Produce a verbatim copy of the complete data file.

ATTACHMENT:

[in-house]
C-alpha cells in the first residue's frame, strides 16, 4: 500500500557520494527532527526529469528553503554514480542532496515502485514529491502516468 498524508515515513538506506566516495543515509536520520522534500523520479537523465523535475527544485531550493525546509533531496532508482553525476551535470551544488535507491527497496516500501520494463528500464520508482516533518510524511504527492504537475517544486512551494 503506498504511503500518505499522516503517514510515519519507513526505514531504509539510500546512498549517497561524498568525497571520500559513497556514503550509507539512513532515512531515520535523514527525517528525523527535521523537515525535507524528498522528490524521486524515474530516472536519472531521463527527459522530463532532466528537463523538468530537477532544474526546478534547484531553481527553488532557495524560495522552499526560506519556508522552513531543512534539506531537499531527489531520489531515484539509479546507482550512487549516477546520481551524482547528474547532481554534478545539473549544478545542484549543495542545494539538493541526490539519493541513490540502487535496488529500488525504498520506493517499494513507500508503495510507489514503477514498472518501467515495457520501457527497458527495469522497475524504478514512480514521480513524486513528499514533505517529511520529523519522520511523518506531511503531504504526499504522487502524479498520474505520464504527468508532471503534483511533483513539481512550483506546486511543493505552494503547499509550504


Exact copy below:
[in-house]
C-alpha cells in the first residue's frame, strides 16, 4: 500500500557520494527532527526529469528553503554514480542532496515502485514529491502516468 498524508515515513538506506566516495543515509536520520522534500523520479537523465523535475527544485531550493525546509533531496532508482553525476551535470551544488535507491527497496516500501520494463528500464520508482516533518510524511504527492504537475517544486512551494 503506498504511503500518505499522516503517514510515519519507513526505514531504509539510500546512498549517497561524498568525497571520500559513497556514503550509507539512513532515512531515520535523514527525517528525523527535521523537515525535507524528498522528490524521486524515474530516472536519472531521463527527459522530463532532466528537463523538468530537477532544474526546478534547484531553481527553488532557495524560495522552499526560506519556508522552513531543512534539506531537499531527489531520489531515484539509479546507482550512487549516477546520481551524482547528474547532481554534478545539473549544478545542484549543495542545494539538493541526490539519493541513490540502487535496488529500488525504498520506493517499494513507500508503495510507489514503477514498472518501467515495457520501457527497458527495469522497475524504478514512480514521480513524486513528499514533505517529511520529523519522520511523518506531511503531504504526499504522487502524479498520474505520464504527468508532471503534483511533483513539481512550483506546486511543493505552494503547499509550504